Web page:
Anamorelin Fumarate(CAS 339539-92-3) is a non-peptide, orally-active, centrally-penetrant, selective agonist of the ghrelin/growth hormone secretagogue receptor (GHSR) with appetite-enhancing and anabolic effects which is under development by Helsinn Therapeutics for the treatment of cancer cachexia and anorexia.
Anamorelin is the orally bioavailable hydrochloride salt of a synthetic, small-molecule ghrelin mimetic with appetite-stimulating and anabolic activities. Anamorelin binds to and stimulates the growth hormone secretagogue receptor (GHSR) centrally, thereby mimicking the appetite-stimulating and growth hormone-releasing effects of grhelin. Stimulation of GHSR may also reduce the production of the pro-inflammatory cytokines TNF-alpha and interleukin-6, which may play a direct role in cancer-related loss of appetite.
1. Support Care Cancer. 2017 May;25(5):1651-1659. doi: 10.1007/s00520-016-3560-0. Epub 2017 Jan 10.
Anamorelin for cancer anorexia-cachexia syndrome: a systematic review and meta-analysis.
Bai Y(1), Hu Y(1), Zhao Y(1), Yu X(1)(2), Xu J(1)(3), Hua Z(4), Zhao Z(5).
(1)The First College of Clinical Medicine, Nanjing University of Chinese Medicine, Nanjing, China. (2)Medical Research Central of First College of Clinical Medicine, Nanjing, China. (3)Affiliated Hospital of Nantong University, Nantong, China. (4)Zhenjiang Hospital of Traditional Chinese Medicine, Zhenjiang, China. (5)The First College of Clinical Medicine, Nanjing University of Chinese Medicine, Nanjing, China. [email protected]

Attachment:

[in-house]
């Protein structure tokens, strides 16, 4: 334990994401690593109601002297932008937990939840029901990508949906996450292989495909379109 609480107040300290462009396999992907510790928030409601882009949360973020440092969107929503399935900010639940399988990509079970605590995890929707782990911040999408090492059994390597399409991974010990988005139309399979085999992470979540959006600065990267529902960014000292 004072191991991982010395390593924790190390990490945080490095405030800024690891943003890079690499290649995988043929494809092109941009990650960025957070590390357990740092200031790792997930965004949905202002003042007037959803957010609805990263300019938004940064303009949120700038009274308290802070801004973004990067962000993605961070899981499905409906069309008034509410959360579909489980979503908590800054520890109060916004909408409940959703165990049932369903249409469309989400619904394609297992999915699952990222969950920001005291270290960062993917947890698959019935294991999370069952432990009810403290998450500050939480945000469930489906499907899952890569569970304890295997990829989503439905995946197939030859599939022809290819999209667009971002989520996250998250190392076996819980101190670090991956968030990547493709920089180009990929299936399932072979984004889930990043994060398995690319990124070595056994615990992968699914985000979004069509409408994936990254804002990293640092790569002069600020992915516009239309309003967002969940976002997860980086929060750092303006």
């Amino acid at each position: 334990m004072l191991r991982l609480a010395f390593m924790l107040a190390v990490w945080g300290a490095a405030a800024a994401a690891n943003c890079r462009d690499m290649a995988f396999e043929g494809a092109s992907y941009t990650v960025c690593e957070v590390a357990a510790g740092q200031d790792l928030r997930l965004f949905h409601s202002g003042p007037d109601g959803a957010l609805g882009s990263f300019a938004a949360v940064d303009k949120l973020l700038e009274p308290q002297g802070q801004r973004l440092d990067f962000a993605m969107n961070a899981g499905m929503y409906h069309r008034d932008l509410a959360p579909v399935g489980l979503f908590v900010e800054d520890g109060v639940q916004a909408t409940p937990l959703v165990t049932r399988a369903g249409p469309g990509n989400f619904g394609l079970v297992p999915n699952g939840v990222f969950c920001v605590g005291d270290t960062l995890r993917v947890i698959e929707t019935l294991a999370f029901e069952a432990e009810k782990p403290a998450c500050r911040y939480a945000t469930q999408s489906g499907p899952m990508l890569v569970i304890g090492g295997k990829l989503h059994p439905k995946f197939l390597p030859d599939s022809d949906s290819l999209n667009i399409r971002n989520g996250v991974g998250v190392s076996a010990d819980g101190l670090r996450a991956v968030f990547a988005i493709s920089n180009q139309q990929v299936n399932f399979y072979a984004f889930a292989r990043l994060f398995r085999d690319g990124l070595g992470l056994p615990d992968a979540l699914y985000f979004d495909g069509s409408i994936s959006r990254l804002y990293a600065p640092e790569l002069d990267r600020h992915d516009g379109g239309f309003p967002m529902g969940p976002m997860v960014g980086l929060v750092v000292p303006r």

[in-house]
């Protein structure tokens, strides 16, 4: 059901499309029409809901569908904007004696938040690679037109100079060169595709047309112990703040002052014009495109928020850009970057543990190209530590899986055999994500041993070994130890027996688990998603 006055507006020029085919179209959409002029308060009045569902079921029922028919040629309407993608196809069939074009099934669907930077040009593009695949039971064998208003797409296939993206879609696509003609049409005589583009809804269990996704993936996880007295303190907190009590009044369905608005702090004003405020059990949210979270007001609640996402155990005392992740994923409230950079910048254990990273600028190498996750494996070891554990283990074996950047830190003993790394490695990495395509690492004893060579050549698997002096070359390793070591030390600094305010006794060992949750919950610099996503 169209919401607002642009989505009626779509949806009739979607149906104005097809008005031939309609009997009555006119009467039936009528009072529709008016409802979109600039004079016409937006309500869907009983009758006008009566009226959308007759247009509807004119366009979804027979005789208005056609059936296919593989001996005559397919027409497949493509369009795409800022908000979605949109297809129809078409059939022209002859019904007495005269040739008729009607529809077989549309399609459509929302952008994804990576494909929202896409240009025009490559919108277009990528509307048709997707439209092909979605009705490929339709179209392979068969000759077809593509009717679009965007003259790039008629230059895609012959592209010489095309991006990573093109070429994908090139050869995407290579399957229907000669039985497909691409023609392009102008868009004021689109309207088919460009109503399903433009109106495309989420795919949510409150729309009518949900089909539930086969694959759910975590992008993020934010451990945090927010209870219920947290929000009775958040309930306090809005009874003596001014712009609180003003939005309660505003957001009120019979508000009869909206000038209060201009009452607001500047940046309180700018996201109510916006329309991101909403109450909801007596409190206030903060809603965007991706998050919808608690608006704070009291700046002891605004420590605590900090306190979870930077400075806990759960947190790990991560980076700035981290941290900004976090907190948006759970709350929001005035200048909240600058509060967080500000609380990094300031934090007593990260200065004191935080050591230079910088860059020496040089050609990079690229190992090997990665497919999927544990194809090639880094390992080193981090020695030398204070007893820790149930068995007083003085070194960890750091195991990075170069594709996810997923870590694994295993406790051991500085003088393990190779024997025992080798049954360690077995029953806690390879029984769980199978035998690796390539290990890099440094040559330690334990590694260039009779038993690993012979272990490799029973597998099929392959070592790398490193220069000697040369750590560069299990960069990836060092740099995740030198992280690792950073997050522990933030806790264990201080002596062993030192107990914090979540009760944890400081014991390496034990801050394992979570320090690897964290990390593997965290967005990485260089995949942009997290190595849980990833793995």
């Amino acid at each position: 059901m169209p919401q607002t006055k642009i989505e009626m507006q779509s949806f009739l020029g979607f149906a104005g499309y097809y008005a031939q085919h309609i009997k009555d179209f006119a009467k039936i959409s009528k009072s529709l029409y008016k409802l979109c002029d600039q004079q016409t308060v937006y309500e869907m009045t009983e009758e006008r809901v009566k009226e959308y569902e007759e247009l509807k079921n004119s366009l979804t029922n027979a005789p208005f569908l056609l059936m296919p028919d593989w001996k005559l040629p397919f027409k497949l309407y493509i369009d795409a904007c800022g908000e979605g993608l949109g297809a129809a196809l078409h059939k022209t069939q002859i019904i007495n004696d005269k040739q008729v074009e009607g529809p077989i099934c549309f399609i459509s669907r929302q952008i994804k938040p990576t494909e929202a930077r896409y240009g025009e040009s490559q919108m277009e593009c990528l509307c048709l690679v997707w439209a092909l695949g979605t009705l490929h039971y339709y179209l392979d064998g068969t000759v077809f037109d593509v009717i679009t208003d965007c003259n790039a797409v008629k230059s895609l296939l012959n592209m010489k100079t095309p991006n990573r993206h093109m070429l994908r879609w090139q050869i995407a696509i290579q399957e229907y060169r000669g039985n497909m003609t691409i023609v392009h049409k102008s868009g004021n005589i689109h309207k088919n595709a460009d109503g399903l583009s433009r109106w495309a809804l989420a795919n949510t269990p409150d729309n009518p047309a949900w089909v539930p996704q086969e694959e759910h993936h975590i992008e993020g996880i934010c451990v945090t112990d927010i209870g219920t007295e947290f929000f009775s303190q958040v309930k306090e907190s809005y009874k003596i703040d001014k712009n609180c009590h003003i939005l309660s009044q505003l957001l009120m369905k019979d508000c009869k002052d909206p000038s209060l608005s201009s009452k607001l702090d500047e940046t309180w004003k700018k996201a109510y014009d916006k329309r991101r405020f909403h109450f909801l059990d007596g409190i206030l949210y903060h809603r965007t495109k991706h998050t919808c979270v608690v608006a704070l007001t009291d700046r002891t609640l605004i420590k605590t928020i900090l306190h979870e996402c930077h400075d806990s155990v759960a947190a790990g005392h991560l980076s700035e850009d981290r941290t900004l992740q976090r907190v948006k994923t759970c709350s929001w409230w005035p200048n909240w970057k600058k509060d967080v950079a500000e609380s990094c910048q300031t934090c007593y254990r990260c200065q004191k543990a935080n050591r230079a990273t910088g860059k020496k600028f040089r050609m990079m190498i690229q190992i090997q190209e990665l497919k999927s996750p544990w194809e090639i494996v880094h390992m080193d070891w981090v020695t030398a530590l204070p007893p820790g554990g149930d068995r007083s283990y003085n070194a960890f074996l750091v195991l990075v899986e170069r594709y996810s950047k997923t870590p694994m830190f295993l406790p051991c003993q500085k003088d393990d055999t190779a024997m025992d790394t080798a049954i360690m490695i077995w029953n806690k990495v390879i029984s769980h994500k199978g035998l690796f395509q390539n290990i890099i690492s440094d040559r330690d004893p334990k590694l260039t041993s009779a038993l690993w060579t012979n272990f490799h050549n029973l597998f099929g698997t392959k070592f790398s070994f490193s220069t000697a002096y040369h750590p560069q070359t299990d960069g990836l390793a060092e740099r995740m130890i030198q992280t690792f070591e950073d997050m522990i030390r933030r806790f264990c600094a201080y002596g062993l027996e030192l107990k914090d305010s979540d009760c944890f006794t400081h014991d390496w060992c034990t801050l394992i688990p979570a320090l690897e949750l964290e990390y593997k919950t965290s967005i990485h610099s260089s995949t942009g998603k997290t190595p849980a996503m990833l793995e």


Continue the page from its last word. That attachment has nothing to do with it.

PURPOSE: The aim of this study was to evaluate the therapeutic effects of Anamorelin on patients with cancer anorexia-cachexia syndrome (CACS) based on a meta-analysis of published randomized trials. METHODS: We searched PubMed, Embase, Medline, and the Cochrane Central Register of Controlled Trials databases. Data from each selected study were evaluated individually. All continuous outcomes were calculated by the mean difference or standardized mean difference with 95% confidence interval for each study. Heterogeneity was assessed by using the Chi2 test at a significance level of P < 0.1, in addition to the I 2 statistic (I 2 > 50% indicated substantial heterogeneity). RESULT: At last, four studies were included from 284 records. In three studies, lean body mass was reported and there was a significant difference between placebo and Anamorelin groups (P < 0.00001), without significant heterogeneity (I 2 = 0%). All the four studies reported the body weight change from baseline, and there was significant difference between placebo and Anamorelin groups (P = 0.007), but with high heterogeneity (I 2 = 97%). Two studies reported Anderson Symptom Assessment Scale (ASAS) score, and Anamorelin significantly increased the total ASAS score of CACS patients (P < 0.00001), without any heterogeneity (I 2 = 0%). Three studies reported non-dominant handgrip strength, and there was no significant difference between Anamorelin and placebo groups (P = 0.16). Three studies reported insulin-like growth factor-1 level, and there was significant difference between Anamorelin and placebo groups (P = 0.02), but with high heterogeneity (I 2 = 96%). Three studies reported IGF binding protein-3 concentration. Anamorelin significantly increased such concentration compared with placebo did (P < 0.00001). However, there was still higher heterogeneity (I 2 = 59%). All the included studies reported adverse events. Compared with placebo, Anamorelin induced fewer adverse events, but there was no significant difference between the two groups (RR = 0.07, P = 0.35). CONCLUSION: In the included studies, Anamorelin had some positive effects to relieve the symptoms and improved the quality of life. However, the heterogeneity was apparent, so the clinical effects of Anamorelin should be further validated by increasing the sample size, varying the range of doses during treatment, and observing other outcomes. We are still confident for the future application of Anamorelin in phase III clinical trials.